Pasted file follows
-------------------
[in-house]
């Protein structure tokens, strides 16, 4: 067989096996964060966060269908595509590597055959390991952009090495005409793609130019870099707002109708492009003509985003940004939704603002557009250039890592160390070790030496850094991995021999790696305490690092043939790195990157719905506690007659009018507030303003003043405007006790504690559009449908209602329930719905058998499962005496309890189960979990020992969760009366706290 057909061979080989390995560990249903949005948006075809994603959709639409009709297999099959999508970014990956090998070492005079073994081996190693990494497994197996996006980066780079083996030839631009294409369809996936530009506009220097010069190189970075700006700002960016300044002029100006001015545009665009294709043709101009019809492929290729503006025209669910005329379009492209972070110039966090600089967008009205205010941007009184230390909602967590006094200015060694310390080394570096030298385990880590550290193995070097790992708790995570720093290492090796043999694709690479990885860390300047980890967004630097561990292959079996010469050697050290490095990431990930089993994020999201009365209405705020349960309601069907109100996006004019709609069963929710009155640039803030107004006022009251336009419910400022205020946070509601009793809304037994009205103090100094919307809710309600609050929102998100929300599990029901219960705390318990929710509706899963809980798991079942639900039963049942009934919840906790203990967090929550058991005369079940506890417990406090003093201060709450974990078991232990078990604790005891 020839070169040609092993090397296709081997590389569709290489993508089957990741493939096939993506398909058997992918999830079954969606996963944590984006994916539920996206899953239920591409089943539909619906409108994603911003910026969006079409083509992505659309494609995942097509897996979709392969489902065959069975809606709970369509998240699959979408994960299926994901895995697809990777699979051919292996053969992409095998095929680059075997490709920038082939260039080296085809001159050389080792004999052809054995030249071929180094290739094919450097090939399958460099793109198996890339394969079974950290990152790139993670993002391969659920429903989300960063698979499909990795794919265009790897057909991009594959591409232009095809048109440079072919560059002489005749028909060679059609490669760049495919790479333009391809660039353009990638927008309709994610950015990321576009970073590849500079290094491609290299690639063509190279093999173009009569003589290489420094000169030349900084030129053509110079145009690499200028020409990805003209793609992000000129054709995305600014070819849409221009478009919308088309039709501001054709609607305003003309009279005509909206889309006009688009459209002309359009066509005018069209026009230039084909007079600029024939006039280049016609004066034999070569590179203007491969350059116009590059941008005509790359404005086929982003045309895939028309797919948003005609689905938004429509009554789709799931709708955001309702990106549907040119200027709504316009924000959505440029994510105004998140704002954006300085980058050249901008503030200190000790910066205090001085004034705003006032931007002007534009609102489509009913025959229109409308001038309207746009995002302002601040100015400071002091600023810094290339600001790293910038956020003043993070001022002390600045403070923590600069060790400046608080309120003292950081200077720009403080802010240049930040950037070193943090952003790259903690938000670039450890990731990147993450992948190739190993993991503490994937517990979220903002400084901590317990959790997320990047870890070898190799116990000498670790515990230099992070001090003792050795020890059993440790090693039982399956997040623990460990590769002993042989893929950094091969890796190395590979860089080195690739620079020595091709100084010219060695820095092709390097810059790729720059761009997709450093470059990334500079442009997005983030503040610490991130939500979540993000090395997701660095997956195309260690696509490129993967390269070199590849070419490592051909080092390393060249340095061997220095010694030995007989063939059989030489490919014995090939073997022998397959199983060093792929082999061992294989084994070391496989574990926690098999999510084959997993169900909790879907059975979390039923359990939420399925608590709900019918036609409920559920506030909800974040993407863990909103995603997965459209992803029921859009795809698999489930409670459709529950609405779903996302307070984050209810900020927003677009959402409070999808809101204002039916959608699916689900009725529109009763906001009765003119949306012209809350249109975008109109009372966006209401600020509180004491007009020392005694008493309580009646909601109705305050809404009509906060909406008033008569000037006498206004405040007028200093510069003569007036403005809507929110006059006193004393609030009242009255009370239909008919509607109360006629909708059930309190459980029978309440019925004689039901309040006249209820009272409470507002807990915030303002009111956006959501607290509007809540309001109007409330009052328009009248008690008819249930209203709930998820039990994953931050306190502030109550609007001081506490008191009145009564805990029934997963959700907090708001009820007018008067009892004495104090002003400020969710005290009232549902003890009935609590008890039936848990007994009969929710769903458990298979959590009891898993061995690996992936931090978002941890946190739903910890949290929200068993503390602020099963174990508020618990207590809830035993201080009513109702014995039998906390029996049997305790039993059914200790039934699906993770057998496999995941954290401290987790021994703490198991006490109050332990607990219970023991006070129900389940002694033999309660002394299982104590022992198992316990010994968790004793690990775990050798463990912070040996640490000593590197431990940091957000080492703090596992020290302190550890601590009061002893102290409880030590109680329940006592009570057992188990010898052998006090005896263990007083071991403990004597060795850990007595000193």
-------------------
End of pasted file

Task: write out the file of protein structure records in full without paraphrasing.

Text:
[in-house]
């Protein structure tokens, strides 16, 4: 067989096996964060966060269908595509590597055959390991952009090495005409793609130019870099707002109708492009003509985003940004939704603002557009250039890592160390070790030496850094991995021999790696305490690092043939790195990157719905506690007659009018507030303003003043405007006790504690559009449908209602329930719905058998499962005496309890189960979990020992969760009366706290 057909061979080989390995560990249903949005948006075809994603959709639409009709297999099959999508970014990956090998070492005079073994081996190693990494497994197996996006980066780079083996030839631009294409369809996936530009506009220097010069190189970075700006700002960016300044002029100006001015545009665009294709043709101009019809492929290729503006025209669910005329379009492209972070110039966090600089967008009205205010941007009184230390909602967590006094200015060694310390080394570096030298385990880590550290193995070097790992708790995570720093290492090796043999694709690479990885860390300047980890967004630097561990292959079996010469050697050290490095990431990930089993994020999201009365209405705020349960309601069907109100996006004019709609069963929710009155640039803030107004006022009251336009419910400022205020946070509601009793809304037994009205103090100094919307809710309600609050929102998100929300599990029901219960705390318990929710509706899963809980798991079942639900039963049942009934919840906790203990967090929550058991005369079940506890417990406090003093201060709450974990078991232990078990604790005891 020839070169040609092993090397296709081997590389569709290489993508089957990741493939096939993506398909058997992918999830079954969606996963944590984006994916539920996206899953239920591409089943539909619906409108994603911003910026969006079409083509992505659309494609995942097509897996979709392969489902065959069975809606709970369509998240699959979408994960299926994901895995697809990777699979051919292996053969992409095998095929680059075997490709920038082939260039080296085809001159050389080792004999052809054995030249071929180094290739094919450097090939399958460099793109198996890339394969079974950290990152790139993670993002391969659920429903989300960063698979499909990795794919265009790897057909991009594959591409232009095809048109440079072919560059002489005749028909060679059609490669760049495919790479333009391809660039353009990638927008309709994610950015990321576009970073590849500079290094491609290299690639063509190279093999173009009569003589290489420094000169030349900084030129053509110079145009690499200028020409990805003209793609992000000129054709995305600014070819849409221009478009919308088309039709501001054709609607305003003309009279005509909206889309006009688009459209002309359009066509005018069209026009230039084909007079600029024939006039280049016609004066034999070569590179203007491969350059116009590059941008005509790359404005086929982003045309895939028309797919948003005609689905938004429509009554789709799931709708955001309702990106549907040119200027709504316009924000959505440029994510105004998140704002954006300085980058050249901008503030200190000790910066205090001085004034705003006032931007002007534009609102489509009913025959229109409308001038309207746009995002302002601040100015400071002091600023810094290339600001790293910038956020003043993070001022002390600045403070923590600069060790400046608080309120003292950081200077720009403080802010240049930040950037070193943090952003790259903690938000670039450890990731990147993450992948190739190993993991503490994937517990979220903002400084901590317990959790997320990047870890070898190799116990000498670790515990230099992070001090003792050795020890059993440790090693039982399956997040623990460990590769002993042989893929950094091969890796190395590979860089080195690739620079020595091709100084010219060695820095092709390097810059790729720059761009997709450093470059990334500079442009997005983030503040610490991130939500979540993000090395997701660095997956195309260690696509490129993967390269070199590849070419490592051909080092390393060249340095061997220095010694030995007989063939059989030489490919014995090939073997022998397959199983060093792929082999061992294989084994070391496989574990926690098999999510084959997993169900909790879907059975979390039923359990939420399925608590709900019918036609409920559920506030909800974040993407863990909103995603997965459209992803029921859009795809698999489930409670459709529950609405779903996302307070984050209810900020927003677009959402409070999808809101204002039916959608699916689900009725529109009763906001009765003119949306012209809350249109975008109109009372966006209401600020509180004491007009020392005694008493309580009646909601109705305050809404009509906060909406008033008569000037006498206004405040007028200093510069003569007036403005809507929110006059006193004393609030009242009255009370239909008919509607109360006629909708059930309190459980029978309440019925004689039901309040006249209820009272409470507002807990915030303002009111956006959501607290509007809540309001109007409330009052328009009248008690008819249930209203709930998820039990994953931050306190502030109550609007001081506490008191009145009564805990029934997963959700907090708001009820007018008067009892004495104090002003400020969710005290009232549902003890009935609590008890039936848990007994009969929710769903458990298979959590009891898993061995690996992936931090978002941890946190739903910890949290929200068993503390602020099963174990508020618990207590809830035993201080009513109702014995039998906390029996049997305790039993059914200790039934699906993770057998496999995941954290401290987790021994703490198991006490109050332990607990219970023991006070129900389940002694033999309660002394299982104590022992198992316990010994968790004793690990775990050798463990912070040996640490000593590197431990940091957000080492703090596992020290302190550890601590009061002893102290409880030590109680329940006592009570057992188990010898052998006090005896263990007083071991403990004597060795850990007595000193």